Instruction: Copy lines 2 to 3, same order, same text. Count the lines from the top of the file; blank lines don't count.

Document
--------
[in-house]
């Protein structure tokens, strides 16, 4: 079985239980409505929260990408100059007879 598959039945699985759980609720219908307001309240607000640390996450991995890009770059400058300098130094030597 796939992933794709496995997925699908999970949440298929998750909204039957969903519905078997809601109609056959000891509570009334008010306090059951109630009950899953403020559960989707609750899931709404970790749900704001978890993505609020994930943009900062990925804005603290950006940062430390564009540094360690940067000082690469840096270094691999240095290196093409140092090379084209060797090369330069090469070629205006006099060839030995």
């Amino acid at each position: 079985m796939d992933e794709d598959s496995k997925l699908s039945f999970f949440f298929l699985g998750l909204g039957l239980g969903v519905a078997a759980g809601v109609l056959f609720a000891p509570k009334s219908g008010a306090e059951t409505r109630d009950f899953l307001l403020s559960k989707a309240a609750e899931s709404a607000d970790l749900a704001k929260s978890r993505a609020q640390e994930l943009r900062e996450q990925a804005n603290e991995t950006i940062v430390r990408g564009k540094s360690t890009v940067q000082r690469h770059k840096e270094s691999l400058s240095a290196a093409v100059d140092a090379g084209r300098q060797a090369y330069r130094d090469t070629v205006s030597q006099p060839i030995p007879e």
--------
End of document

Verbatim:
């Protein structure tokens, strides 16, 4: 079985239980409505929260990408100059007879 598959039945699985759980609720219908307001309240607000640390996450991995890009770059400058300098130094030597 796939992933794709496995997925699908999970949440298929998750909204039957969903519905078997809601109609056959000891509570009334008010306090059951109630009950899953403020559960989707609750899931709404970790749900704001978890993505609020994930943009900062990925804005603290950006940062430390564009540094360690940067000082690469840096270094691999240095290196093409140092090379084209060797090369330069090469070629205006006099060839030995």
């Amino acid at each position: 079985m796939d992933e794709d598959s496995k997925l699908s039945f999970f949440f298929l699985g998750l909204g039957l239980g969903v519905a078997a759980g809601v109609l056959f609720a000891p509570k009334s219908g008010a306090e059951t409505r109630d009950f899953l307001l403020s559960k989707a309240a609750e899931s709404a607000d970790l749900a704001k929260s978890r993505a609020q640390e994930l943009r900062e996450q990925a804005n603290e991995t950006i940062v430390r990408g564009k540094s360690t890009v940067q000082r690469h770059k840096e270094s691999l400058s240095a290196a093409v100059d140092a090379g084209r300098q060797a090369y330069r130094d090469t070629v205006s030597q006099p060839i030995p007879e």